Identifying a Story’s Problem

When we seek to classify something, we try to narrow its definition, such as when we ask if something is animal, vegetable, or mineral. When classifying problems that might be of concern to the Story Mind, the first thing we might want to know is if the problem is an external issue (such as an intolerable situation) or an internal one (such as a bad attitude). External problems occur in the Universe (or environment), Internal problems occur in the Mind.

Further, some problems don’t have to do with states of things (an external situation or an internal attitude) but are processes that have gone awry. An external process falls in the category of Physics, which simply means physical activity of some kind. An internal process which results in a problem has to do with Psychology, which simply means a manner of thinking. Note that a manner of thinking (Psychology) is different than a fixed attitude (Mind). Psychology describes problems like spending too much time with details, whereas Mind problems would be more like a prejudice.

Having identified four categories by which we might classify the nature of the Story Mind’s problem, we can arrange them in a quad pattern, much as we did earlier with the Character Elements.

Since these four categories classify the problem, Dramatica refers to them as CLASSES.

More Resolution

So far, we have been able to roughly determine that a problem might be an external or internal state or process, represented by the four Classes. Already we can get a more refined view of the problem we will be describing in our story. We need only consider which of these four Classes best describes the problem about which we want to write.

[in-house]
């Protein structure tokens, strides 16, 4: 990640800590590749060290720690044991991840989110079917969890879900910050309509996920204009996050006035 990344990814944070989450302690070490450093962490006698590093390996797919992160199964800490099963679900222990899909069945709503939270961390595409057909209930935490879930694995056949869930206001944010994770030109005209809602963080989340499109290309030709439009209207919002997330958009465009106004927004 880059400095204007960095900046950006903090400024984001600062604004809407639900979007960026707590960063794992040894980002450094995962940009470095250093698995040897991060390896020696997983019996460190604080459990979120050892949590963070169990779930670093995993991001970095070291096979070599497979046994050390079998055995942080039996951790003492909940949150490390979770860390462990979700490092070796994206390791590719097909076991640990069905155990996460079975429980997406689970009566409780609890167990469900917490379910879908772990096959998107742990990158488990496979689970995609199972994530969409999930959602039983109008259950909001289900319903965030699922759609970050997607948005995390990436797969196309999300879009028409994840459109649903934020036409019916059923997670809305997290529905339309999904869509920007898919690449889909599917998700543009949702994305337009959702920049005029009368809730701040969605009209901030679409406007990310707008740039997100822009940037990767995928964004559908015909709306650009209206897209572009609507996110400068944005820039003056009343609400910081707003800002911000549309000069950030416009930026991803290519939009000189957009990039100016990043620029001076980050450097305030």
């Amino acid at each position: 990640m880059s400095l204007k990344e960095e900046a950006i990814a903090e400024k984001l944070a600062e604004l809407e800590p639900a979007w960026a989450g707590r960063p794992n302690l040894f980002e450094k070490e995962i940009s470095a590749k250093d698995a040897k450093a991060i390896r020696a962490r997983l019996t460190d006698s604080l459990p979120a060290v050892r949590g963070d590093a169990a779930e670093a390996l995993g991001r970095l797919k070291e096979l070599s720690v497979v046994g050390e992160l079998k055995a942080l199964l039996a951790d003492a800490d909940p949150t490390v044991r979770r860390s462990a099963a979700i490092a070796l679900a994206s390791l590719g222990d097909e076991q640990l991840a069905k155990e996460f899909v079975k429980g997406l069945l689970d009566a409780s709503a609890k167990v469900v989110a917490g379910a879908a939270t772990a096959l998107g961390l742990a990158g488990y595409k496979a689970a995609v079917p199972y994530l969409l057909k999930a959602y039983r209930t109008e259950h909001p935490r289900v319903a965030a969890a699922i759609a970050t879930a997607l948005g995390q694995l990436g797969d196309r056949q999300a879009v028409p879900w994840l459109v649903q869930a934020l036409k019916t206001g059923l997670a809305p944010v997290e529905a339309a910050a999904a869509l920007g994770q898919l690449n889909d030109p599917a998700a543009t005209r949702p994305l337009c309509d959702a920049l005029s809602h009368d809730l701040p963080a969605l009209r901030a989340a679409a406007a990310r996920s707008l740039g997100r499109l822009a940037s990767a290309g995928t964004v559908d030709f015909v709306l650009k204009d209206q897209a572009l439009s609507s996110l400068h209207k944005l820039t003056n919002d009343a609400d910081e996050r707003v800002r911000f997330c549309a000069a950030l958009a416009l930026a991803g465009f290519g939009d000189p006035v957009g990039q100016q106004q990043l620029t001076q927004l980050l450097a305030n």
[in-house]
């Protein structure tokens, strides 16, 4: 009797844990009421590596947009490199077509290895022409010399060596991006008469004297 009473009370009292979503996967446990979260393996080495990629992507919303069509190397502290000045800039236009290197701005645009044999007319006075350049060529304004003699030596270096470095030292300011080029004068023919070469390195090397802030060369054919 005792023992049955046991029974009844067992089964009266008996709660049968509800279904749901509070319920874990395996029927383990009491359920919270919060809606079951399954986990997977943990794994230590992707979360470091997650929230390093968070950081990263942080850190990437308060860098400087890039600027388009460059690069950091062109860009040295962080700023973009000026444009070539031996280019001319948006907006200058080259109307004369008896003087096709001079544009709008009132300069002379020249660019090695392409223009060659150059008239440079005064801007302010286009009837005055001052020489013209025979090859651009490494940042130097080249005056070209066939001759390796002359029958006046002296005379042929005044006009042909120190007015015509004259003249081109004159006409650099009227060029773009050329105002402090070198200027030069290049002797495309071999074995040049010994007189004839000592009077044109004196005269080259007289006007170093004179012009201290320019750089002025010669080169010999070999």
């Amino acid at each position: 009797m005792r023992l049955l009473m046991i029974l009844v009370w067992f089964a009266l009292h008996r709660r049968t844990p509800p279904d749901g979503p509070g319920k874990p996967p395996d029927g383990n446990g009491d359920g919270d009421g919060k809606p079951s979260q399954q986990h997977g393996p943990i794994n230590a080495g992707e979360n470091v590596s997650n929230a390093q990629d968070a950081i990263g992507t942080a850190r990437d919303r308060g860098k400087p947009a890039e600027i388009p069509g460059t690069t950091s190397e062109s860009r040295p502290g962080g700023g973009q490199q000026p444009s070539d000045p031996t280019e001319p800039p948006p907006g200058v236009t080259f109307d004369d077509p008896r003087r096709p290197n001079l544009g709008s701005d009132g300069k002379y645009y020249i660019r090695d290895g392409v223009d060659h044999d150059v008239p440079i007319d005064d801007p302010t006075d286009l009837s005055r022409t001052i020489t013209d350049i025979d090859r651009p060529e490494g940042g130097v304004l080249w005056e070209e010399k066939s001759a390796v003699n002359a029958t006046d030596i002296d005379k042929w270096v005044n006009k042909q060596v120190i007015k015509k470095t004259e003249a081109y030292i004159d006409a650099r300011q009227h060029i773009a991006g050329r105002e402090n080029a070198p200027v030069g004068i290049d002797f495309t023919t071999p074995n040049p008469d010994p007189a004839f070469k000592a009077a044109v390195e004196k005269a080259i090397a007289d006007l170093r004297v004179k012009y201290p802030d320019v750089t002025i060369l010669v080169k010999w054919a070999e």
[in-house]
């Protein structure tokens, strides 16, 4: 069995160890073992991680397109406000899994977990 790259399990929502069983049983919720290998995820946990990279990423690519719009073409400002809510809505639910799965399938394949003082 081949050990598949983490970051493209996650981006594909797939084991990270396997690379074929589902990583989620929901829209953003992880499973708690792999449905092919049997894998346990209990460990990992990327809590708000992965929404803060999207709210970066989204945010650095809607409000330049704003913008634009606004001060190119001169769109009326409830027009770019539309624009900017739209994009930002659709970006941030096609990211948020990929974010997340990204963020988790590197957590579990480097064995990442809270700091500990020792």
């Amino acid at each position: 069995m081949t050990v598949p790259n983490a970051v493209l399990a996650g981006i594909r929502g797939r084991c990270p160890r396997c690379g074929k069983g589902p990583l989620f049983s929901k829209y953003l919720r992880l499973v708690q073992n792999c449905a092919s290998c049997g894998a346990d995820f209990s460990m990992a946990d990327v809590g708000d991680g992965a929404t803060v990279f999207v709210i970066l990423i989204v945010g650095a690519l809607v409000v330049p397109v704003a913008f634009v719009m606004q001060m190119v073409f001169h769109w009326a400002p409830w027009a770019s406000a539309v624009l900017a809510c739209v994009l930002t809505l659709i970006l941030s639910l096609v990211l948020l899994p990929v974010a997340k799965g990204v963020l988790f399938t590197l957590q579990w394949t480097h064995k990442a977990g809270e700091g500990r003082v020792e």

For example, if we have an idea for a story about people trapped underwater in a sunken ship, that would be an external problem, best described as a state of things. An external state is the definition of a Universe problem, so this story idea takes place in the Universe Class.

If we wish to write about a harrowing trek through the jungle to a lost city, we are describing a Physics problem: an external activity from which difficulties arise.

A story exploring a father who will not let his daughter marry below her station in life is best described as a Mind problem, for it stems from a fixed attitude.

And finally, an author who wishes to comment thematically on a group of friends manipulating each other would select Psychology as his Class of problem, for the thematic issue at hand is changing one’s manner of thinking. Again, this differs from changing one’s Mind (about something).

It is important to note that ALL FOUR Classes will ultimately play a role in every complete Grand Argument Story. As we shall explore a bit later, each Class will describe the problem as it appears from a different throughline.

From the Dramatica Theory Book